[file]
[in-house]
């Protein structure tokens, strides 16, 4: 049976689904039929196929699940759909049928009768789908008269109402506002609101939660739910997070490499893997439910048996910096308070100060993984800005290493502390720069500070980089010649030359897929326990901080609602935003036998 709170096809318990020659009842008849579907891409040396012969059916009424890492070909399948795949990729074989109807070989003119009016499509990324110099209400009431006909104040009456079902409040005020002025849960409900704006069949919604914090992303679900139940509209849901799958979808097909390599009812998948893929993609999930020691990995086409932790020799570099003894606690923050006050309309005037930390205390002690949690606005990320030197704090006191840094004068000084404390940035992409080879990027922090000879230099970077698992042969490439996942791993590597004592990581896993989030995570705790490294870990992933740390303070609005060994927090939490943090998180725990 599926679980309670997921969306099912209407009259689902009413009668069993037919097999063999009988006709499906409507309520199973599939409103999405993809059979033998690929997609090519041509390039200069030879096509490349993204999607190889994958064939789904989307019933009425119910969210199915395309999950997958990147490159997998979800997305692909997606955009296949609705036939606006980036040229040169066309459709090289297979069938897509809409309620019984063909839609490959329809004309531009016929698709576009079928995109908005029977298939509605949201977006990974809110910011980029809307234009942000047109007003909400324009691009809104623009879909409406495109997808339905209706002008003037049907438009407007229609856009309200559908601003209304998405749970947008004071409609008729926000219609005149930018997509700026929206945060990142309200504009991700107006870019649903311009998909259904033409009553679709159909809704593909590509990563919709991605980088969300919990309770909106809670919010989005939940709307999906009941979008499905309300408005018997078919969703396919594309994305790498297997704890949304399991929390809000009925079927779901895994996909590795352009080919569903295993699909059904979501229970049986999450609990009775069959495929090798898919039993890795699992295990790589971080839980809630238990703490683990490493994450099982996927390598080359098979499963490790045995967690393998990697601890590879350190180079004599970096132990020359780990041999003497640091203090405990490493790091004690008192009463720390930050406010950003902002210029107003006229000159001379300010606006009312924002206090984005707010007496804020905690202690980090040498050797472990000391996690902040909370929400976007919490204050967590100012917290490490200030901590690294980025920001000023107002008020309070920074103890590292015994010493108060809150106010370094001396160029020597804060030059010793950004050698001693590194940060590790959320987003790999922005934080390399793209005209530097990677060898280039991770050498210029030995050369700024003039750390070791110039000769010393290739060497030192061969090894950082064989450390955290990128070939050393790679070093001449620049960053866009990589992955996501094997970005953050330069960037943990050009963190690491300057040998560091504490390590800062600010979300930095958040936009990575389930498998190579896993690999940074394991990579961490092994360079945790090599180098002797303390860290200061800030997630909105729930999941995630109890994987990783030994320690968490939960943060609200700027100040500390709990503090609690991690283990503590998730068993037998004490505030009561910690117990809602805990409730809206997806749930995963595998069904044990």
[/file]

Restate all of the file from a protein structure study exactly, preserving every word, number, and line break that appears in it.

[in-house]
């Protein structure tokens, strides 16, 4: 049976689904039929196929699940759909049928009768789908008269109402506002609101939660739910997070490499893997439910048996910096308070100060993984800005290493502390720069500070980089010649030359897929326990901080609602935003036998 709170096809318990020659009842008849579907891409040396012969059916009424890492070909399948795949990729074989109807070989003119009016499509990324110099209400009431006909104040009456079902409040005020002025849960409900704006069949919604914090992303679900139940509209849901799958979808097909390599009812998948893929993609999930020691990995086409932790020799570099003894606690923050006050309309005037930390205390002690949690606005990320030197704090006191840094004068000084404390940035992409080879990027922090000879230099970077698992042969490439996942791993590597004592990581896993989030995570705790490294870990992933740390303070609005060994927090939490943090998180725990 599926679980309670997921969306099912209407009259689902009413009668069993037919097999063999009988006709499906409507309520199973599939409103999405993809059979033998690929997609090519041509390039200069030879096509490349993204999607190889994958064939789904989307019933009425119910969210199915395309999950997958990147490159997998979800997305692909997606955009296949609705036939606006980036040229040169066309459709090289297979069938897509809409309620019984063909839609490959329809004309531009016929698709576009079928995109908005029977298939509605949201977006990974809110910011980029809307234009942000047109007003909400324009691009809104623009879909409406495109997808339905209706002008003037049907438009407007229609856009309200559908601003209304998405749970947008004071409609008729926000219609005149930018997509700026929206945060990142309200504009991700107006870019649903311009998909259904033409009553679709159909809704593909590509990563919709991605980088969300919990309770909106809670919010989005939940709307999906009941979008499905309300408005018997078919969703396919594309994305790498297997704890949304399991929390809000009925079927779901895994996909590795352009080919569903295993699909059904979501229970049986999450609990009775069959495929090798898919039993890795699992295990790589971080839980809630238990703490683990490493994450099982996927390598080359098979499963490790045995967690393998990697601890590879350190180079004599970096132990020359780990041999003497640091203090405990490493790091004690008192009463720390930050406010950003902002210029107003006229000159001379300010606006009312924002206090984005707010007496804020905690202690980090040498050797472990000391996690902040909370929400976007919490204050967590100012917290490490200030901590690294980025920001000023107002008020309070920074103890590292015994010493108060809150106010370094001396160029020597804060030059010793950004050698001693590194940060590790959320987003790999922005934080390399793209005209530097990677060898280039991770050498210029030995050369700024003039750390070791110039000769010393290739060497030192061969090894950082064989450390955290990128070939050393790679070093001449620049960053866009990589992955996501094997970005953050330069960037943990050009963190690491300057040998560091504490390590800062600010979300930095958040936009990575389930498998190579896993690999940074394991990579961490092994360079945790090599180098002797303390860290200061800030997630909105729930999941995630109890994987990783030994320690968490939960943060609200700027100040500390709990503090609690991690283990503590998730068993037998004490505030009561910690117990809602805990409730809206997806749930995963595998069904044990």